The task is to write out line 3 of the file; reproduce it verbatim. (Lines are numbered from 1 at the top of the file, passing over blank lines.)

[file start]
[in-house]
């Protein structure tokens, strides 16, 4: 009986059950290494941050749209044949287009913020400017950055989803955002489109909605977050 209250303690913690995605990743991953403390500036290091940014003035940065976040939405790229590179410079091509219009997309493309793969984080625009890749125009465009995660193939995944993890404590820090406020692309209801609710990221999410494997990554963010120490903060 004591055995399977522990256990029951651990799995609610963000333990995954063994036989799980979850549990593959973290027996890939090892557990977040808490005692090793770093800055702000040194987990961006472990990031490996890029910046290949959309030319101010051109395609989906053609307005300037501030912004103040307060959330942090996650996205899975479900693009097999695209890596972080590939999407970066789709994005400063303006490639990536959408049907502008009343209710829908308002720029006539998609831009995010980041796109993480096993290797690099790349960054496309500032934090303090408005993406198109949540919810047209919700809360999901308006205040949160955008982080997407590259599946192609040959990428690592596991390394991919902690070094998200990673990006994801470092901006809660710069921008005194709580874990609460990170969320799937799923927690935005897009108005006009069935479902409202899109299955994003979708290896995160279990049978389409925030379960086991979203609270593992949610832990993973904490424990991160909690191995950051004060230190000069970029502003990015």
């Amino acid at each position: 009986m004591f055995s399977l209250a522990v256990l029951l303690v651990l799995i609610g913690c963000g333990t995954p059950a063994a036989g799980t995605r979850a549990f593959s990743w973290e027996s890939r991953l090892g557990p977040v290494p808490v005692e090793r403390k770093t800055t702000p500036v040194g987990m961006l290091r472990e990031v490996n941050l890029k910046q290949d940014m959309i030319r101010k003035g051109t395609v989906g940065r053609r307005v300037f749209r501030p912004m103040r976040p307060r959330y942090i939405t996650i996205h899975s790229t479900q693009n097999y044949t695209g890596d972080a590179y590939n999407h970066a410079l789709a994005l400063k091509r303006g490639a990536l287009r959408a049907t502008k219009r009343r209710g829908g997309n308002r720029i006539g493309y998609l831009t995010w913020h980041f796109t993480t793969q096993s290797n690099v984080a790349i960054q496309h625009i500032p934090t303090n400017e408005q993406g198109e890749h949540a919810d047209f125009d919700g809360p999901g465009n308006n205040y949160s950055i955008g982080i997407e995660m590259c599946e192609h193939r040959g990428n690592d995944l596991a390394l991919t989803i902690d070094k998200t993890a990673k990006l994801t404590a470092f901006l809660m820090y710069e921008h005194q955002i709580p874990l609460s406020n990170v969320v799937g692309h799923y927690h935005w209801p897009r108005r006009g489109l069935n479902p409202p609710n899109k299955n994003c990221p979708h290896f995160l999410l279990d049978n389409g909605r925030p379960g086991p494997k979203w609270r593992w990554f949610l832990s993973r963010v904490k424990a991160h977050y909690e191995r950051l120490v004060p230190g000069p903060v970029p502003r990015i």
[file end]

């Amino acid at each position: 009986m004591f055995s399977l209250a522990v256990l029951l303690v651990l799995i609610g913690c963000g333990t995954p059950a063994a036989g799980t995605r979850a549990f593959s990743w973290e027996s890939r991953l090892g557990p977040v290494p808490v005692e090793r403390k770093t800055t702000p500036v040194g987990m961006l290091r472990e990031v490996n941050l890029k910046q290949d940014m959309i030319r101010k003035g051109t395609v989906g940065r053609r307005v300037f749209r501030p912004m103040r976040p307060r959330y942090i939405t996650i996205h899975s790229t479900q693009n097999y044949t695209g890596d972080a590179y590939n999407h970066a410079l789709a994005l400063k091509r303006g490639a990536l287009r959408a049907t502008k219009r009343r209710g829908g997309n308002r720029i006539g493309y998609l831009t995010w913020h980041f796109t993480t793969q096993s290797n690099v984080a790349i960054q496309h625009i500032p934090t303090n400017e408005q993406g198109e890749h949540a919810d047209f125009d919700g809360p999901g465009n308006n205040y949160s950055i955008g982080i997407e995660m590259c599946e192609h193939r040959g990428n690592d995944l596991a390394l991919t989803i902690d070094k998200t993890a990673k990006l994801t404590a470092f901006l809660m820090y710069e921008h005194q955002i709580p874990l609460s406020n990170v969320v799937g692309h799923y927690h935005w209801p897009r108005r006009g489109l069935n479902p409202p609710n899109k299955n994003c990221p979708h290896f995160l999410l279990d049978n389409g909605r925030p379960g086991p494997k979203w609270r593992w990554f949610l832990s993973r963010v904490k424990a991160h977050y909690e191995r950051l120490v004060p230190g000069p903060v970029p502003r990015i």